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Starkes v. United States

United States District Court, S.D. New York

January 15, 2020




         Movant Quentin Starkes pleaded guilty to: (1) one count of racketeering conspiracy, in violation of 18 U.S.C. § 1962, and he was sentenced to 100 months in prison, followed by three years of post-release supervision; and (2) one count of narcotics conspiracy, in violation of 18 U.S.C. § 846, and he was sentenced to 60 months of incarceration to run concurrently, followed by five years of post-release supervision to run concurrently. See United States v. Starkes, ECF 1:17-CR-0610, 494 (LGS) (S.D.N.Y. Oct. 31, 2019). Starkes did not appeal.

         On January 9, 2020, Starkes filed a letter stating that, “do [sic] to ineffective counsel for failure to request a compenty [sic] evaluation and neglecting to file an appeal, ” [he] “request[s] a hearing for 28 U.S.C. § 2255.” (ECF No. 1.) Starkes did not file a § 2255 motion.


         A. Motion for Relief Under 28 U.S.C. § 2255

         Starkes's letter may be construed as a motion for relief under 28 U.S.C. § 2255 because he seeks to challenge the legality of his conviction and sentence, and he sets forth, albeit briefly, the bases for an application for § 2255 relief. See Jiminian v. Nash, 245 F.3d 144, 146-47 (2d Cir. 2001) (Section 2255 “is generally the proper vehicle for a federal prisoner's challenge to his conviction and sentence”).

         If Starkes does not want to pursue relief under § 2255, he may notify the Court in writing within sixty days that he wishes to withdraw the application. See Castro v. United States, 540 U.S. 375, 383 (2003); Adams v. United States, 155 F.3d 582, 584 (2d Cir. 1998) (per curiam). Starkes will have one opportunity within the limitations period for a full adjudication of his claims. For that reason, the Court grants Starkes leave to file an amended § 2255 motion that sets forth all his grounds for relief and all facts in support of those grounds.

         If Starkes does not respond to this order within the time allowed, the letter will remain designated as a motion under 28 U.S.C. § 2255.[1]

         B. Appointment of Counsel

         In the criminal context, the right to appointed counsel “extends to the first appeal of right, and no further.” Pennsylvania v. Finley, 481 U.S. 551, 555 (1987). Courts have no obligation “to appoint counsel for prisoners who indicate, without more, that they wish to seek post-conviction relief.” Johnson v. Avery, 393 U.S. 483, 488 (1969). Rather, “the initial burden of presenting a claim to post-conviction relief usually rests upon the indigent prisoner himself with such help as he can obtain within the prison walls or the prison system.” Id.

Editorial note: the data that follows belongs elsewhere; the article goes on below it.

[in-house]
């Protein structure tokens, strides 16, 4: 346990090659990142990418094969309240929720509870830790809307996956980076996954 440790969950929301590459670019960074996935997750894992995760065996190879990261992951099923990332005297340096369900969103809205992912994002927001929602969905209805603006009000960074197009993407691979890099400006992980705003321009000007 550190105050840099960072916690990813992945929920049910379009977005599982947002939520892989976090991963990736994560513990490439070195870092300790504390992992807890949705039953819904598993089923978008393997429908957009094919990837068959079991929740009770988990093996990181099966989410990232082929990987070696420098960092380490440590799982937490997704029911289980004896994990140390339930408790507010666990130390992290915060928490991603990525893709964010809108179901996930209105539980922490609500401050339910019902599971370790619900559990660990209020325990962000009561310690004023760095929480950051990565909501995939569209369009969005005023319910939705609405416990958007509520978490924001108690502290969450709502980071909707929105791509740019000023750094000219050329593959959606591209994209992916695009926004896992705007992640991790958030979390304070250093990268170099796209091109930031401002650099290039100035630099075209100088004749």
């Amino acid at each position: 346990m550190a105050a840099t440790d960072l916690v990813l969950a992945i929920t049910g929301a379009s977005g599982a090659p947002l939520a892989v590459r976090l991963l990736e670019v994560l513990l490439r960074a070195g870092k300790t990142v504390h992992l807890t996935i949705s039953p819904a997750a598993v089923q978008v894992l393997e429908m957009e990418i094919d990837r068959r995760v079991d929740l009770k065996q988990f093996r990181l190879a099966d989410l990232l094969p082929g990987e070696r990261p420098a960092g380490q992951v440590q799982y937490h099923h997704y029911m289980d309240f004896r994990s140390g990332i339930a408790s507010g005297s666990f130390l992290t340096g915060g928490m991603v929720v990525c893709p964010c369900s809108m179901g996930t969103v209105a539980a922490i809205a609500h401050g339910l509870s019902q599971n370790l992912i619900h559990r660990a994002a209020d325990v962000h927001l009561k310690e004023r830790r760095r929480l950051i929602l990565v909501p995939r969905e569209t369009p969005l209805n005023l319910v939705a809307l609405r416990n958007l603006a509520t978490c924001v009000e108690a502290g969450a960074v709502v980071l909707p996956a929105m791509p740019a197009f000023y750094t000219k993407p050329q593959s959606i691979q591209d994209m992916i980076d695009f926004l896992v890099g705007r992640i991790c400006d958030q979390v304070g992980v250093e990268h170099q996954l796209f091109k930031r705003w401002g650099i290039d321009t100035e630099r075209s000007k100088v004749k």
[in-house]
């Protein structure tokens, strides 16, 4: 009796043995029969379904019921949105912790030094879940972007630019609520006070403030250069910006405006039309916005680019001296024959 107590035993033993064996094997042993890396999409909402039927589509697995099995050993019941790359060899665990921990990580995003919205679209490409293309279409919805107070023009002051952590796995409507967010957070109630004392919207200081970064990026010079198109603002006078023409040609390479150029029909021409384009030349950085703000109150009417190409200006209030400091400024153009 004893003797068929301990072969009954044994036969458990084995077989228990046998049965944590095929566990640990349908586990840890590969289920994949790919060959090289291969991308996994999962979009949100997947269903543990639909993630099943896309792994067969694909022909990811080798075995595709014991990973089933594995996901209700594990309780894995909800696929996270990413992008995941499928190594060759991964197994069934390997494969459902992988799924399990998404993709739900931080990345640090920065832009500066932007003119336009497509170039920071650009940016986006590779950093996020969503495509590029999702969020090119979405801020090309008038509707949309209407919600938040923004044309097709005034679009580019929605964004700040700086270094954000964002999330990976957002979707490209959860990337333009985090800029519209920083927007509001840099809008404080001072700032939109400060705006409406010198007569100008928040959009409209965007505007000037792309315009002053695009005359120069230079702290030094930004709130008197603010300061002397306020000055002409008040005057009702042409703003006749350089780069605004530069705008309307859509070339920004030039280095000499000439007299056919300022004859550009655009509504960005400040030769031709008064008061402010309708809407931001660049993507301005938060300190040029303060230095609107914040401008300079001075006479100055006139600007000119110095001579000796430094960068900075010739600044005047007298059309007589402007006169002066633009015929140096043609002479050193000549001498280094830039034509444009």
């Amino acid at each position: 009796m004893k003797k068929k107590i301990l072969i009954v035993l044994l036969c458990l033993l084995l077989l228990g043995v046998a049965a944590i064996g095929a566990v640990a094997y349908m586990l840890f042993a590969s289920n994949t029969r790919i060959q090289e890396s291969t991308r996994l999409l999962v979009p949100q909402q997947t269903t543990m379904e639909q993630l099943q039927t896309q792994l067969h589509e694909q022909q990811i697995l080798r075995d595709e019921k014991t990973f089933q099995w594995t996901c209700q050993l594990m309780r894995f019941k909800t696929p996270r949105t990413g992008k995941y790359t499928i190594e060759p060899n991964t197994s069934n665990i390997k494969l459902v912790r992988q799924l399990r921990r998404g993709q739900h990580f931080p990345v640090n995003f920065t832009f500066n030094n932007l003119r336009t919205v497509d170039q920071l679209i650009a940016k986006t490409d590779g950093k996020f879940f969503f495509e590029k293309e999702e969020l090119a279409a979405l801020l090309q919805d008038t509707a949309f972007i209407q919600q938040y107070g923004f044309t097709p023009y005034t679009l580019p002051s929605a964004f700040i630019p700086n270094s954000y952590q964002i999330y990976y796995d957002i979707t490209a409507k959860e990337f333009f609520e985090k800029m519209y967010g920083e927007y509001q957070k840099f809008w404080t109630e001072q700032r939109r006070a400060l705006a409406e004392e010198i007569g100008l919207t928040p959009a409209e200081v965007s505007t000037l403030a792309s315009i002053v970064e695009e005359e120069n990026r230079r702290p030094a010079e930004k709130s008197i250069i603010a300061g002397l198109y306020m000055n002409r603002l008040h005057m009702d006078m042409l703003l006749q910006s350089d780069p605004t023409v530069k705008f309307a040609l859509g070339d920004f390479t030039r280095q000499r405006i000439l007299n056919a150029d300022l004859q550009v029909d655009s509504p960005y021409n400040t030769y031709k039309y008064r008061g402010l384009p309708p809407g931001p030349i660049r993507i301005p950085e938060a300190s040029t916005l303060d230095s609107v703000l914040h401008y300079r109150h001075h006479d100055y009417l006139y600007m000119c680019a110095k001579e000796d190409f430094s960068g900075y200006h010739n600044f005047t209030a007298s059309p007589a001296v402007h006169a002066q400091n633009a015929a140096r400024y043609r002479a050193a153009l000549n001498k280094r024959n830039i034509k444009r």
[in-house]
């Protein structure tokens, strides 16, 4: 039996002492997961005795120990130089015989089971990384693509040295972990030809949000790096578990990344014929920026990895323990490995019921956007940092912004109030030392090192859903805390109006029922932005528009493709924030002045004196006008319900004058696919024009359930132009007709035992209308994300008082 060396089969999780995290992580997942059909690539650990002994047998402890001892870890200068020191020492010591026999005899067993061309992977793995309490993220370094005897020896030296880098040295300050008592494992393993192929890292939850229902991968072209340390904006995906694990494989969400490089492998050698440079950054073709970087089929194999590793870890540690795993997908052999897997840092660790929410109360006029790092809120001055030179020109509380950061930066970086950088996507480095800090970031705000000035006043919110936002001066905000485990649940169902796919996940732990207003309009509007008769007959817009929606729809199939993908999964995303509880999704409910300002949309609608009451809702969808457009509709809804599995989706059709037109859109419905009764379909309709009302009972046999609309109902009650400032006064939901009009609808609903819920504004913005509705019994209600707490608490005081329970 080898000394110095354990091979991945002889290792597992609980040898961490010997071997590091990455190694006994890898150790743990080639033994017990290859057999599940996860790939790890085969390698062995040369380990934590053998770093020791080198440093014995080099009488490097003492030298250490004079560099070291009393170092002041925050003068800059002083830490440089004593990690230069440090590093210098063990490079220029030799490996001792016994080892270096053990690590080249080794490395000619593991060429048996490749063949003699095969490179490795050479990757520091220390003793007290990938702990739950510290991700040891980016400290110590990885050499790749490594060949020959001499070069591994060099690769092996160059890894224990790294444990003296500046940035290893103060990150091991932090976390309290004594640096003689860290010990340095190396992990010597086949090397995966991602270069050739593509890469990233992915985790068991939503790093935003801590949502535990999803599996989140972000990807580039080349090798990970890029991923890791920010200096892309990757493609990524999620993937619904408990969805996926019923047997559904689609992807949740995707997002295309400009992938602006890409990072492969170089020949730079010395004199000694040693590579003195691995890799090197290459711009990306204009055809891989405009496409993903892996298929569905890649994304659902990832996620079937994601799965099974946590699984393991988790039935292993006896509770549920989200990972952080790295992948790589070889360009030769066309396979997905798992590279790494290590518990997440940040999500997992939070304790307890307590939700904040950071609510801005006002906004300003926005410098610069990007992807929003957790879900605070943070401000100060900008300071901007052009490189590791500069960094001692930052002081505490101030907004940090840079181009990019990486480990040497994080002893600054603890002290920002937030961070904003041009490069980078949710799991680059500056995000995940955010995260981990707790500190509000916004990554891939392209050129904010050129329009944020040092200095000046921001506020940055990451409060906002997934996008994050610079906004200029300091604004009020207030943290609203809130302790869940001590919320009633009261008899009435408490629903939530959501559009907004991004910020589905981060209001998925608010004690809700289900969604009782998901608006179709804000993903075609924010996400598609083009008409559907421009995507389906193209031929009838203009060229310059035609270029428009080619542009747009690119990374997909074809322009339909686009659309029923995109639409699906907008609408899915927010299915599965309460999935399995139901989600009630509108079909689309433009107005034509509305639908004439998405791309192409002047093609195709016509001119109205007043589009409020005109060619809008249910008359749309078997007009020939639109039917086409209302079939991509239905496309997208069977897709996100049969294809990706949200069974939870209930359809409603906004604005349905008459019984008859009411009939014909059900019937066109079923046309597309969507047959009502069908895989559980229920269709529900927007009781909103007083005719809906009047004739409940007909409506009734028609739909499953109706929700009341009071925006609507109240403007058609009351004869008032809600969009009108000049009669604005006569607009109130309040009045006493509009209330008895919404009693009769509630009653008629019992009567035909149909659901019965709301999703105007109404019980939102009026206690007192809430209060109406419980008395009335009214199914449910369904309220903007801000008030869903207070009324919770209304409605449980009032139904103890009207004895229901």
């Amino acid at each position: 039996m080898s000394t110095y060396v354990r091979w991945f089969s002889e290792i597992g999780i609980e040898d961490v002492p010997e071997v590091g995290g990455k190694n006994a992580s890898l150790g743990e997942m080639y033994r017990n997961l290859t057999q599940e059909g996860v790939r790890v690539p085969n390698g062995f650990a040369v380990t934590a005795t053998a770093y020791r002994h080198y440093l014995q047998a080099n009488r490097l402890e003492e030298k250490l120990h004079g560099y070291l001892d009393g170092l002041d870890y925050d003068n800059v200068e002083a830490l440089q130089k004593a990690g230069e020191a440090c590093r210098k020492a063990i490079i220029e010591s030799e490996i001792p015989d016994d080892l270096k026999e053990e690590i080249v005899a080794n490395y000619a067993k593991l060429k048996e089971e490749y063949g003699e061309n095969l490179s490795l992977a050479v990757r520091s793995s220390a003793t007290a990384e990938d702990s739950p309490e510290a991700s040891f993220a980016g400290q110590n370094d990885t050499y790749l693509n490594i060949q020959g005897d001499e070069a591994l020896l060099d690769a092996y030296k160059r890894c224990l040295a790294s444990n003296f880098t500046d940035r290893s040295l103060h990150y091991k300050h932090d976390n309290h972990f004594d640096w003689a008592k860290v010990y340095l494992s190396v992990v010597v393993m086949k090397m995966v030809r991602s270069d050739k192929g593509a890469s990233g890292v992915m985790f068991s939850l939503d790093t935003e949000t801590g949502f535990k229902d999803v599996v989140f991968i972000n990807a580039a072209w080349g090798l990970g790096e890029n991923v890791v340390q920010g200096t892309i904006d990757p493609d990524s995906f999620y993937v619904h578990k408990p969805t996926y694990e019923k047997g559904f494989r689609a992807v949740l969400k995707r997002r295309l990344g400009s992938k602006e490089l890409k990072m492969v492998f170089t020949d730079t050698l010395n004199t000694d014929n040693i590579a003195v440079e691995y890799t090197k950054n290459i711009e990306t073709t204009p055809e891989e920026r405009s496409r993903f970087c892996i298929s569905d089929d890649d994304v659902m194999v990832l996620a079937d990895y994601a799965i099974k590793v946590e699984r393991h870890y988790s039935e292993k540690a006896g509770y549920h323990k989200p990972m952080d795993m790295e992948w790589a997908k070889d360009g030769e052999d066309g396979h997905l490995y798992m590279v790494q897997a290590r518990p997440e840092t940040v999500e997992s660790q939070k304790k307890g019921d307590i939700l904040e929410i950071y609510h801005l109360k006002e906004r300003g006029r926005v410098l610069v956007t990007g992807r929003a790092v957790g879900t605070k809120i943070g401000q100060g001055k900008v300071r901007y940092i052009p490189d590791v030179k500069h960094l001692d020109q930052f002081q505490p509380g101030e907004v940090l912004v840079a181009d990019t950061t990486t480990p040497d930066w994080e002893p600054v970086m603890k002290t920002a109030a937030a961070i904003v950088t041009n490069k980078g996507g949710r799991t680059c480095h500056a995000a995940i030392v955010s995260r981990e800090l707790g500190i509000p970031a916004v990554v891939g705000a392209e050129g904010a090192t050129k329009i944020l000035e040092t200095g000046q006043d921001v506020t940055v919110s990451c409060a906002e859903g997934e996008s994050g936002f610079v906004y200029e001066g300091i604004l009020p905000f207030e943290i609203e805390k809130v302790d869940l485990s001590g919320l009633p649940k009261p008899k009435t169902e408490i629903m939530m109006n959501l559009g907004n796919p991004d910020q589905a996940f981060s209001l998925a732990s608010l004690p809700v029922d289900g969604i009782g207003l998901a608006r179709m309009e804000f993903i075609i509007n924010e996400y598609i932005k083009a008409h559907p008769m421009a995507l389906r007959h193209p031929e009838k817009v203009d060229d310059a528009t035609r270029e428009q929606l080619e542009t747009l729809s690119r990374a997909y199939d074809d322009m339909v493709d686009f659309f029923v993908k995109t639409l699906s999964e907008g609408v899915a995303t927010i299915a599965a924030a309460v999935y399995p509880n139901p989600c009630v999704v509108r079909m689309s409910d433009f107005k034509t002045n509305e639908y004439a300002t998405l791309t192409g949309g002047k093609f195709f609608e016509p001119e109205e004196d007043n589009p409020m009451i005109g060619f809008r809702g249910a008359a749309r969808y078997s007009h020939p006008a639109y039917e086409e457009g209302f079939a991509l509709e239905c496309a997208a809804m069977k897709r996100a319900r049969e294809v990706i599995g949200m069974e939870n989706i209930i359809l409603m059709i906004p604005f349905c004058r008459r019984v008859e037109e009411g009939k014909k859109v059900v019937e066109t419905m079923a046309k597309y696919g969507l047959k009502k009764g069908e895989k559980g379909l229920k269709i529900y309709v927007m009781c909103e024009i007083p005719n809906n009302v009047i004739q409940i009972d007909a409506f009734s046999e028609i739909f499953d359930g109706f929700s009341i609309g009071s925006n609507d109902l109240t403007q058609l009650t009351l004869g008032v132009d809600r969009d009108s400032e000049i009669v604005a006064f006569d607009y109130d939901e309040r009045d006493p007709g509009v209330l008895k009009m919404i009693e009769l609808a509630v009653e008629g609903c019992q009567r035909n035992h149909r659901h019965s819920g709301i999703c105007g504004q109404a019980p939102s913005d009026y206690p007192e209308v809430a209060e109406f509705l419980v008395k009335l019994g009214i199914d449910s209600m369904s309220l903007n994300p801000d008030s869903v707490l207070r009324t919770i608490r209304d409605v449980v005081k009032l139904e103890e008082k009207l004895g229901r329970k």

District courts do, however, have discretion to appoint counsel. Section 2255(g) expressly provides that a district court “may appoint counsel, ” and that appointment of counsel is governed by 18 U.S.C. § 3006A. Section 3006A(a)(2) provides that representation may be provided “for any financially eligible person” when “the interests of justice so require.”

         In determining whether the “interests of justice” require the appointment of counsel, district courts look to Hodge v. Police Officers, 802 F.2d 58, 61-62 (2d Cir. 1985), a Second Circuit case articulating the factors that courts should consider in determining whether to appoint an attorney to represent an indigent civil litigant in an analogous context. See, e.g., Toron v. United States, 281 F.Supp.2d 591, 593 (E.D.N.Y. 2003); Harrison v. United States, Nos. 06-CV-261S & 03-CR-0114-001S, 2006 WL 1867929, at *1 (W.D.N.Y. June 30, 2006). Hodge dictates that “[i]n deciding whether to appoint counsel, . . . the district judge should first determine whether the indigent's position seems likely to be of substance.” Hodge, 802 F.2d at 61. “If the claim meets this threshold requirement, the court should then consider the indigent's ability to investigate the crucial facts, whether conflicting evidence implicating the need for cross-examination will be the major proof presented to the fact finder, the indigent's ability to present the case, the complexity of the legal issues and any special reason in that case why appointment of counsel would be more likely to lead to a just determination.” Id. at 61-62.

         The Court has considered these factors and finds that appointment of counsel is warranted at this time. Although Starkes does not have a right under the United States Constitution or any other federal law to the appointment of counsel at government expense to assist him in preparing a § 2255 motion, the Court finds that because Starkes writes that his counsel failed to request a competency evaluation, it is in the interests of justice to require the appointment of counsel.

         Accordingly, the Court appoints counsel from the Criminal Justice Act Habeas Panel, under 18 U.S.C. § ...

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